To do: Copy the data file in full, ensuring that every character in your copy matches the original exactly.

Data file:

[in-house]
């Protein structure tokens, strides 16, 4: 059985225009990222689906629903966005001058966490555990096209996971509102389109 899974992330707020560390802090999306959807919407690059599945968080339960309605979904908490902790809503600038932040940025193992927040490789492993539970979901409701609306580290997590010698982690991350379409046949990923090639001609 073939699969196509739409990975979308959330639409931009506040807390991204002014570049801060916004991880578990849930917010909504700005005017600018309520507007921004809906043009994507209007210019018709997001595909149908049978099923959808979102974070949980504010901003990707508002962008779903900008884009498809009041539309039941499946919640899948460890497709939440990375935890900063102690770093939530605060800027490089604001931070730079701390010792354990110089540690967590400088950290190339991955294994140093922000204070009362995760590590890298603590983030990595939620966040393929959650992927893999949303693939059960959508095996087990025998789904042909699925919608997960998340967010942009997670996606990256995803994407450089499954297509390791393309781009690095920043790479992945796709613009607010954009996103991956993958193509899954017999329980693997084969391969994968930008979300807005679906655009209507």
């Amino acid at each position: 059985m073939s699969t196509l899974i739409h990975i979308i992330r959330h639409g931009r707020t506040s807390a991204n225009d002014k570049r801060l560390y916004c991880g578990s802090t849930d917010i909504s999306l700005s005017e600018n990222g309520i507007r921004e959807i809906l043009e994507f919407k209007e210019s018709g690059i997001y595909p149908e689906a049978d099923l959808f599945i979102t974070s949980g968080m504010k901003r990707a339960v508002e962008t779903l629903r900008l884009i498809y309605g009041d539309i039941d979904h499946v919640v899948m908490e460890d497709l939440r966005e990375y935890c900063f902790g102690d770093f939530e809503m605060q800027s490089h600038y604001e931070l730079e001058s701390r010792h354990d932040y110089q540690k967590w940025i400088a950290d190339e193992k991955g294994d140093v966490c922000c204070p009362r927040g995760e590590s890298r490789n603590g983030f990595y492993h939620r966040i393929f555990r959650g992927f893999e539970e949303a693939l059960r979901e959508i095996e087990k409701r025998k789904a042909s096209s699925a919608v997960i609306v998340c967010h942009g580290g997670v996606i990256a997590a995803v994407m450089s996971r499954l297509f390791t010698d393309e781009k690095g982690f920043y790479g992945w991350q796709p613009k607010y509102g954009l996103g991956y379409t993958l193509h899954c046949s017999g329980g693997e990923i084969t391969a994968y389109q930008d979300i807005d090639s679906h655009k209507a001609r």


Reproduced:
[in-house]
């Protein structure tokens, strides 16, 4: 059985225009990222689906629903966005001058966490555990096209996971509102389109 899974992330707020560390802090999306959807919407690059599945968080339960309605979904908490902790809503600038932040940025193992927040490789492993539970979901409701609306580290997590010698982690991350379409046949990923090639001609 073939699969196509739409990975979308959330639409931009506040807390991204002014570049801060916004991880578990849930917010909504700005005017600018309520507007921004809906043009994507209007210019018709997001595909149908049978099923959808979102974070949980504010901003990707508002962008779903900008884009498809009041539309039941499946919640899948460890497709939440990375935890900063102690770093939530605060800027490089604001931070730079701390010792354990110089540690967590400088950290190339991955294994140093922000204070009362995760590590890298603590983030990595939620966040393929959650992927893999949303693939059960959508095996087990025998789904042909699925919608997960998340967010942009997670996606990256995803994407450089499954297509390791393309781009690095920043790479992945796709613009607010954009996103991956993958193509899954017999329980693997084969391969994968930008979300807005679906655009209507």
């Amino acid at each position: 059985m073939s699969t196509l899974i739409h990975i979308i992330r959330h639409g931009r707020t506040s807390a991204n225009d002014k570049r801060l560390y916004c991880g578990s802090t849930d917010i909504s999306l700005s005017e600018n990222g309520i507007r921004e959807i809906l043009e994507f919407k209007e210019s018709g690059i997001y595909p149908e689906a049978d099923l959808f599945i979102t974070s949980g968080m504010k901003r990707a339960v508002e962008t779903l629903r900008l884009i498809y309605g009041d539309i039941d979904h499946v919640v899948m908490e460890d497709l939440r966005e990375y935890c900063f902790g102690d770093f939530e809503m605060q800027s490089h600038y604001e931070l730079e001058s701390r010792h354990d932040y110089q540690k967590w940025i400088a950290d190339e193992k991955g294994d140093v966490c922000c204070p009362r927040g995760e590590s890298r490789n603590g983030f990595y492993h939620r966040i393929f555990r959650g992927f893999e539970e949303a693939l059960r979901e959508i095996e087990k409701r025998k789904a042909s096209s699925a919608v997960i609306v998340c967010h942009g580290g997670v996606i990256a997590a995803v994407m450089s996971r499954l297509f390791t010698d393309e781009k690095g982690f920043y790479g992945w991350q796709p613009k607010y509102g954009l996103g991956y379409t993958l193509h899954c046949s017999g329980g693997e990923i084969t391969a994968y389109q930008d979300i807005d090639s679906h655009k209507a001609r």